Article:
This week's show explores the connection between 1950's Rock and Roll and it's influence on today's local musicians. We take you down in the far side of the Bywater neighborhood, to a windowless bar known as BJ's Lounge where on Monday nights, you can find King James and the Special Men reviving the sound of ol' New Orleans rock and roll. While you're dancin' to their sweet sounds and covers of Roy Brown your nose buds will take you straight to the side of the band where homemade red beans are waiting to be served.
In the second half, we take a closer look at this Monday night tradition and hear from lead singer Jimmy Horn about what makes his red beans so special. We also hear from Southern Rock troubadour Grayson Capps and the Lost Cause Minstrels on a recording live at French Quarter Fest 2012.
In case you missed Jimmy Horn's description of how he prepares his red beans on air, here's the recap:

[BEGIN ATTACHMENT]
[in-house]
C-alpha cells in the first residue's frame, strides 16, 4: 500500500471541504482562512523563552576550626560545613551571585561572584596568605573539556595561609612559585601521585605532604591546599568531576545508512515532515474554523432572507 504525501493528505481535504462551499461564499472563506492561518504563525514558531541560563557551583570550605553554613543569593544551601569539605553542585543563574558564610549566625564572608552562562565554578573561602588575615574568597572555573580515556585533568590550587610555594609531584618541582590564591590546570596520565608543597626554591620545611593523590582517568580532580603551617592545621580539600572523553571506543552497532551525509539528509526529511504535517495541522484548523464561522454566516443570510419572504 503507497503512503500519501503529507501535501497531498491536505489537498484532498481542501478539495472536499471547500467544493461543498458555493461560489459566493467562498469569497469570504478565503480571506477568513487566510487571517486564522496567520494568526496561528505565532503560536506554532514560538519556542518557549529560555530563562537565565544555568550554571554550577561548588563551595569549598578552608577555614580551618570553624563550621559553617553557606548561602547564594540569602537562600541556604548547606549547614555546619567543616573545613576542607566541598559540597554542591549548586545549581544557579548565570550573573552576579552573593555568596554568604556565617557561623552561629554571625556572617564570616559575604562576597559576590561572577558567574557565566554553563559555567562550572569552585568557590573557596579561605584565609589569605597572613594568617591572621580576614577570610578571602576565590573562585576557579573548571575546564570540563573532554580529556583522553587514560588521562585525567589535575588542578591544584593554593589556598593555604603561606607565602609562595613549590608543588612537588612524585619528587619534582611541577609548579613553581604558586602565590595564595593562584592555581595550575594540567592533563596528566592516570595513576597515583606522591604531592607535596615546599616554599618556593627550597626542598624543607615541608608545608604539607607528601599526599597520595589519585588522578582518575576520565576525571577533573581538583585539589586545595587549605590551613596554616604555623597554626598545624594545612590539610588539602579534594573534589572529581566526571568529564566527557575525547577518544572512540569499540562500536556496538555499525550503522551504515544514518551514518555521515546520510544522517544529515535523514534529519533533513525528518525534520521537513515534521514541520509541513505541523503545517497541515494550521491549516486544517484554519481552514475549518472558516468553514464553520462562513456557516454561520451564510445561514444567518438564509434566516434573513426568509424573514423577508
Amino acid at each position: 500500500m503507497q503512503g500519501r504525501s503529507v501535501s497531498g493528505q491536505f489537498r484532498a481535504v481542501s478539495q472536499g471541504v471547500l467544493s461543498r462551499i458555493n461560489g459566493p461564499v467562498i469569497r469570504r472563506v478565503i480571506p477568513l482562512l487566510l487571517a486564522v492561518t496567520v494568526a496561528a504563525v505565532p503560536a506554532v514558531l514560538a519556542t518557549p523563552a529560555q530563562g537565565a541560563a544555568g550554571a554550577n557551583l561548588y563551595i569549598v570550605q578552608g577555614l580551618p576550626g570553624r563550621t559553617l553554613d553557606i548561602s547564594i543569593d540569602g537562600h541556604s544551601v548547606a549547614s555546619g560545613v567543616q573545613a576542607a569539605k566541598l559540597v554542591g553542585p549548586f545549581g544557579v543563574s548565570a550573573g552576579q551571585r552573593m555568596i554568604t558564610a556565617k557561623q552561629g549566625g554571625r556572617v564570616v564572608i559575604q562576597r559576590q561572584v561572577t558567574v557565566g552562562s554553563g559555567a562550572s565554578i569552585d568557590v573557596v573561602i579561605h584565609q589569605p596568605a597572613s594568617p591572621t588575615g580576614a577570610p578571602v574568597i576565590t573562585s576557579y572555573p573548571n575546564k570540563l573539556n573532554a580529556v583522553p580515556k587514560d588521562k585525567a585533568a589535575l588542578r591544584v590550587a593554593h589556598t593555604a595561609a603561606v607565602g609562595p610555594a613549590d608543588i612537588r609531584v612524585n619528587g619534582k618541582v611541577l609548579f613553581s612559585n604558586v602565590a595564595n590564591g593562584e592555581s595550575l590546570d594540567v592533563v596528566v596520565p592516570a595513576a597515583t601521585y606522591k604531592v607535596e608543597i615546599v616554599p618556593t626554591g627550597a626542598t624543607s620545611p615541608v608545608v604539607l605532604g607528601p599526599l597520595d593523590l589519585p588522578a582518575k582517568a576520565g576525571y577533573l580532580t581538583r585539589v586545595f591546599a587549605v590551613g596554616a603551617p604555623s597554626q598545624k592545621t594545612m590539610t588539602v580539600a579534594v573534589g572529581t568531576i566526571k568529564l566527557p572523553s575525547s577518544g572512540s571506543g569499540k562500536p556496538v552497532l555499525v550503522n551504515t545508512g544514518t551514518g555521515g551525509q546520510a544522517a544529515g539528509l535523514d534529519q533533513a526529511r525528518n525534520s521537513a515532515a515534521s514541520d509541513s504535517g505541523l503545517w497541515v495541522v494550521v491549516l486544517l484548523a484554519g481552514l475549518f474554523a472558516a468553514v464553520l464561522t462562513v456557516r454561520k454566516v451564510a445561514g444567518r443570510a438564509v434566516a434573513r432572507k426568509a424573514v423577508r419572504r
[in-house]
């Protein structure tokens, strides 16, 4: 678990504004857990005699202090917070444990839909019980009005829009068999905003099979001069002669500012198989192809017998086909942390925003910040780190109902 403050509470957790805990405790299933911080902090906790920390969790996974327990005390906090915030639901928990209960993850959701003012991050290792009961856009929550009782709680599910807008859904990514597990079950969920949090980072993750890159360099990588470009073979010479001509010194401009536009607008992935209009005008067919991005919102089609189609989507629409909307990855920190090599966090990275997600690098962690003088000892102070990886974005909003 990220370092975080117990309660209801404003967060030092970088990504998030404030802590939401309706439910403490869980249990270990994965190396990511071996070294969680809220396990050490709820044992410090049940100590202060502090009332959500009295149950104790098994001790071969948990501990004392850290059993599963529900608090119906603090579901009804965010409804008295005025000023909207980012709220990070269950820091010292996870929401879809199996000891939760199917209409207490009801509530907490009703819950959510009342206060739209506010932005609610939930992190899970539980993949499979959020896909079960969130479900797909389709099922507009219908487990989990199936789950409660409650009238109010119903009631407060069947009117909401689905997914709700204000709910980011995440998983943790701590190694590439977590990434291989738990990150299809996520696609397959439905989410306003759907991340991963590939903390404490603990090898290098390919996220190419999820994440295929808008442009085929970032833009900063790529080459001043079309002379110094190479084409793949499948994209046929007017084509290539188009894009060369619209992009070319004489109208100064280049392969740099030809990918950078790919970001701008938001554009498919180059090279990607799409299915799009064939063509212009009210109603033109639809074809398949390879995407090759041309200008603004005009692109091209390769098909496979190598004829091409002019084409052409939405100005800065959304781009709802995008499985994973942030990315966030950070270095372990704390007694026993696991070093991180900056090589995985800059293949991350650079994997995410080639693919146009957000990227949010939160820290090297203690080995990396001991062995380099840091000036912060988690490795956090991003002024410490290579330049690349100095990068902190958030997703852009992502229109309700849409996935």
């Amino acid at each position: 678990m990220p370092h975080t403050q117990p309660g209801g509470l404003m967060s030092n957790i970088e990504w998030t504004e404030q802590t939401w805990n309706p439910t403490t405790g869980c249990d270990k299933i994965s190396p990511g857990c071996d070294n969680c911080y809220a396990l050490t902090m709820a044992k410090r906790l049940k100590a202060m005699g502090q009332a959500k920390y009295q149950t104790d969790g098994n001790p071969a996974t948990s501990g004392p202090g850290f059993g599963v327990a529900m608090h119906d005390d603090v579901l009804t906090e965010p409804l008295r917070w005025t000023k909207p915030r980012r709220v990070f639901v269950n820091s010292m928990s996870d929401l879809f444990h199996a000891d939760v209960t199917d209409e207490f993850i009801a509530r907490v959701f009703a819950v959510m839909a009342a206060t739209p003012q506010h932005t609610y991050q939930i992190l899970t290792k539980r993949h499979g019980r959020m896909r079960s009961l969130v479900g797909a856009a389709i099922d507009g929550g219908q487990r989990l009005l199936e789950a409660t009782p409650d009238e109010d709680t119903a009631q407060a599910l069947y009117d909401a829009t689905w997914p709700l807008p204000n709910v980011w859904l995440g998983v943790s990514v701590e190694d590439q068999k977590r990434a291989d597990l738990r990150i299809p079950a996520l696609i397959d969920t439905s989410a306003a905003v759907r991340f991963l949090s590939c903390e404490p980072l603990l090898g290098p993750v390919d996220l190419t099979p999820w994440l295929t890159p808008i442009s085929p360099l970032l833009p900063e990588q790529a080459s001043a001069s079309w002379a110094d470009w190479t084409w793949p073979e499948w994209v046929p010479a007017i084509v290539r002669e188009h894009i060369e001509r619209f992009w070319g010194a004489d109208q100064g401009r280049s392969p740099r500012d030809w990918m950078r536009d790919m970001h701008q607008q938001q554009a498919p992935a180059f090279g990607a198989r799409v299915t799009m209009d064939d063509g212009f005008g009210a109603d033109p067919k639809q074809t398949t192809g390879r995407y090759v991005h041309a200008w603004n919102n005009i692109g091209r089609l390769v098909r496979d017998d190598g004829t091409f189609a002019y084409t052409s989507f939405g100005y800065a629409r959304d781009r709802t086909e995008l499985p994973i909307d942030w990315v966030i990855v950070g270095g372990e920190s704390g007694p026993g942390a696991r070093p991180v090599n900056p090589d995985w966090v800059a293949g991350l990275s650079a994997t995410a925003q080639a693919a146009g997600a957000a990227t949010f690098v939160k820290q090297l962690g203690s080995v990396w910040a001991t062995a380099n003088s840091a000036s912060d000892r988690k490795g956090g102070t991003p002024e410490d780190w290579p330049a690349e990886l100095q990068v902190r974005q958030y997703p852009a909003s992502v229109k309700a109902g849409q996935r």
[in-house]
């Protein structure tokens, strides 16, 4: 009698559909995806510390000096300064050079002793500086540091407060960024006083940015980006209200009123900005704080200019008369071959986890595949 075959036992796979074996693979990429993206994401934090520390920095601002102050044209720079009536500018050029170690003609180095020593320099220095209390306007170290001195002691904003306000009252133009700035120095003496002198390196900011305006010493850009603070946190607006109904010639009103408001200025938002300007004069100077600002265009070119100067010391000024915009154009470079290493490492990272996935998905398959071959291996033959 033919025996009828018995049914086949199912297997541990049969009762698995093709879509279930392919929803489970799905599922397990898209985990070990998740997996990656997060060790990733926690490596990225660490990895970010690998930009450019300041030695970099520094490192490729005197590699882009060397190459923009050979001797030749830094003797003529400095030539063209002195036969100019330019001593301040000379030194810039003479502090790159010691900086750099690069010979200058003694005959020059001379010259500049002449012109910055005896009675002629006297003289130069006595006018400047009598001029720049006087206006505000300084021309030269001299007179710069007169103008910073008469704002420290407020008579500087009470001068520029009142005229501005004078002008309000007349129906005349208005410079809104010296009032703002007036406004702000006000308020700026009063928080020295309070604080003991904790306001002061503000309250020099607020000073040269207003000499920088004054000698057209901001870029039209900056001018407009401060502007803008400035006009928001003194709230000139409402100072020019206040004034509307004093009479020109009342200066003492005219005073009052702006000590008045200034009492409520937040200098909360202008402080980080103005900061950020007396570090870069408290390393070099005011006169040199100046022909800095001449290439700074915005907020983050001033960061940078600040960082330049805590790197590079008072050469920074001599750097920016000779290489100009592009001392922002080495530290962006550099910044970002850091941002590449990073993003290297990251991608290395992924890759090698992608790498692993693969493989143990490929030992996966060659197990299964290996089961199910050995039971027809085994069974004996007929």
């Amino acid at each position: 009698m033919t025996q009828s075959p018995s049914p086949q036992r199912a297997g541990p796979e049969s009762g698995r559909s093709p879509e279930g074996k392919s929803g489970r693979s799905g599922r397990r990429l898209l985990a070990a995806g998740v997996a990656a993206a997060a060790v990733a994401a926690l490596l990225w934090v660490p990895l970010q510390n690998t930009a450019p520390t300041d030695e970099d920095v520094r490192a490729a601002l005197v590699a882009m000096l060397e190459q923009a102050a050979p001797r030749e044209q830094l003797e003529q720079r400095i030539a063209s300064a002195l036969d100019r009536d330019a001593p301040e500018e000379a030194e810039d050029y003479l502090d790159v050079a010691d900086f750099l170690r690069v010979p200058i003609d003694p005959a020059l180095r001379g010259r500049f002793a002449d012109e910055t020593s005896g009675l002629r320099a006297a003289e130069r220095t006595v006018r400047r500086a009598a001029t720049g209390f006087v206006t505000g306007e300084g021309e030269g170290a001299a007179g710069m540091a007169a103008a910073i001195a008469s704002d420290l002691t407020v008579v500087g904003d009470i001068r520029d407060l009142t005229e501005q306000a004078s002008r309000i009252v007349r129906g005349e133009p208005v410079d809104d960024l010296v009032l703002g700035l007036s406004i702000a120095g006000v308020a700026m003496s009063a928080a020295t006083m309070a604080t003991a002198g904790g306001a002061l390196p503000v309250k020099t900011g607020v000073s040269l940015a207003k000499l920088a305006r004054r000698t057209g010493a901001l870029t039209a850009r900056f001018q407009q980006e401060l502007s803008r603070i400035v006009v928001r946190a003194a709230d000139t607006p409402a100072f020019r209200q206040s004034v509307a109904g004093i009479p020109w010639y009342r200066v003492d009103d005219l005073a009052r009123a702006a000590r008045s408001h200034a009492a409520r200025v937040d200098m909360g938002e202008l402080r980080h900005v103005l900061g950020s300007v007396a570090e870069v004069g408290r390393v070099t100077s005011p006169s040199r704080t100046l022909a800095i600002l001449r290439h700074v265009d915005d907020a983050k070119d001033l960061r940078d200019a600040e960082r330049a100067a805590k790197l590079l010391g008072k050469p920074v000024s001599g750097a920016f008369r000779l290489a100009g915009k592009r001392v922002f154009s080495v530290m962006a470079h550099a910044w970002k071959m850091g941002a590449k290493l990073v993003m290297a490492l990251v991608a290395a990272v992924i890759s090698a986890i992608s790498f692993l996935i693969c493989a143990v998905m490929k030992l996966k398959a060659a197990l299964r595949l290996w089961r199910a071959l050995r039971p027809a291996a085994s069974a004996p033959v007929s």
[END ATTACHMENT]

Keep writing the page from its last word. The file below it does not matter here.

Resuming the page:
"A step in bean making that a lot of folks skip nowadays is the sofrito. These beans have been cooking already, alright, for probably about three hours. Slow! Not a hard boil. Bring em to a hard, then bring it right back down. Slow cook 'em for maybe six and a half hours. Not until they get tender do I put my seasoning. I got my smoked meat, my neck bones, and my bay leaves. That's it. Then over here I've got some rendered bacon fat, some sausage. A traditional mirepoix is celery, carrots and onions. Then over here it got turned with the mixture of the Spanish, they use the green pepper instead of the celery, and they don't use the carrots, they use parsley. But it's still just an aromatic base with garlic and onions. In New Orleans they call it The Trinity. They lost the word sofrito, or mirepoix. The Spanish called it sofrito. The bottom line is you cook you onions and you render your meat. If you look at a Camellia beans wrapper, it tells you right on there "render your meat!" and then cook your beans in the fat."